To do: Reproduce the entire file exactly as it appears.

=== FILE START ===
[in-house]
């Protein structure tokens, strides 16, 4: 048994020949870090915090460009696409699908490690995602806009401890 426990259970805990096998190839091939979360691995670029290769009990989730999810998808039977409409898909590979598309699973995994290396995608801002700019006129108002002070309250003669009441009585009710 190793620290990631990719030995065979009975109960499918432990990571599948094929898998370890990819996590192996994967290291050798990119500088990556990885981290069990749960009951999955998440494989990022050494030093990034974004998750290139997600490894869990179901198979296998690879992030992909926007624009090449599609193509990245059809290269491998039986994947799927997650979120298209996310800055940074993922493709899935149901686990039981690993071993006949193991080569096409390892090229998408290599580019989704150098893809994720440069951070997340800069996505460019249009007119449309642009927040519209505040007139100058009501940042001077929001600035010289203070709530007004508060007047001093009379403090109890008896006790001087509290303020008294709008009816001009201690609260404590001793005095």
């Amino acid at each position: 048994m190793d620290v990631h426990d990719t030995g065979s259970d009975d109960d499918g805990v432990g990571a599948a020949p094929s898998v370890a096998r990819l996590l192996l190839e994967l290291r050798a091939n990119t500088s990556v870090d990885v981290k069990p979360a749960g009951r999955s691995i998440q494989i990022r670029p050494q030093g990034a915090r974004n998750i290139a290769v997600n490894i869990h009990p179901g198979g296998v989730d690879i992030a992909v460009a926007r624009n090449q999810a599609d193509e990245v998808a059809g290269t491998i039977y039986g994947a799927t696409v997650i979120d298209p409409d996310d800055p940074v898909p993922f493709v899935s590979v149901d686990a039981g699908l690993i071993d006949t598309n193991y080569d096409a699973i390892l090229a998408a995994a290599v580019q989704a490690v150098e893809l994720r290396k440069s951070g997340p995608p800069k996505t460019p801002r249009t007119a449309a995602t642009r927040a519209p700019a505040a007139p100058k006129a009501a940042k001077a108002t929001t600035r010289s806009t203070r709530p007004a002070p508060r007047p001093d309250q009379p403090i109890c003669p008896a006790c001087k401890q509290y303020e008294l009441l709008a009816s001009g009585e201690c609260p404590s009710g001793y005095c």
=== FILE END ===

[in-house]
């Protein structure tokens, strides 16, 4: 048994020949870090915090460009696409699908490690995602806009401890 426990259970805990096998190839091939979360691995670029290769009990989730999810998808039977409409898909590979598309699973995994290396995608801002700019006129108002002070309250003669009441009585009710 190793620290990631990719030995065979009975109960499918432990990571599948094929898998370890990819996590192996994967290291050798990119500088990556990885981290069990749960009951999955998440494989990022050494030093990034974004998750290139997600490894869990179901198979296998690879992030992909926007624009090449599609193509990245059809290269491998039986994947799927997650979120298209996310800055940074993922493709899935149901686990039981690993071993006949193991080569096409390892090229998408290599580019989704150098893809994720440069951070997340800069996505460019249009007119449309642009927040519209505040007139100058009501940042001077929001600035010289203070709530007004508060007047001093009379403090109890008896006790001087509290303020008294709008009816001009201690609260404590001793005095």
């Amino acid at each position: 048994m190793d620290v990631h426990d990719t030995g065979s259970d009975d109960d499918g805990v432990g990571a599948a020949p094929s898998v370890a096998r990819l996590l192996l190839e994967l290291r050798a091939n990119t500088s990556v870090d990885v981290k069990p979360a749960g009951r999955s691995i998440q494989i990022r670029p050494q030093g990034a915090r974004n998750i290139a290769v997600n490894i869990h009990p179901g198979g296998v989730d690879i992030a992909v460009a926007r624009n090449q999810a599609d193509e990245v998808a059809g290269t491998i039977y039986g994947a799927t696409v997650i979120d298209p409409d996310d800055p940074v898909p993922f493709v899935s590979v149901d686990a039981g699908l690993i071993d006949t598309n193991y080569d096409a699973i390892l090229a998408a995994a290599v580019q989704a490690v150098e893809l994720r290396k440069s951070g997340p995608p800069k996505t460019p801002r249009t007119a449309a995602t642009r927040a519209p700019a505040a007139p100058k006129a009501a940042k001077a108002t929001t600035r010289s806009t203070r709530p007004a002070p508060r007047p001093d309250q009379p403090i109890c003669p008896a006790c001087k401890q509290y303020e008294l009441l709008a009816s001009g009585e201690c609260p404590s009710g001793y005095c």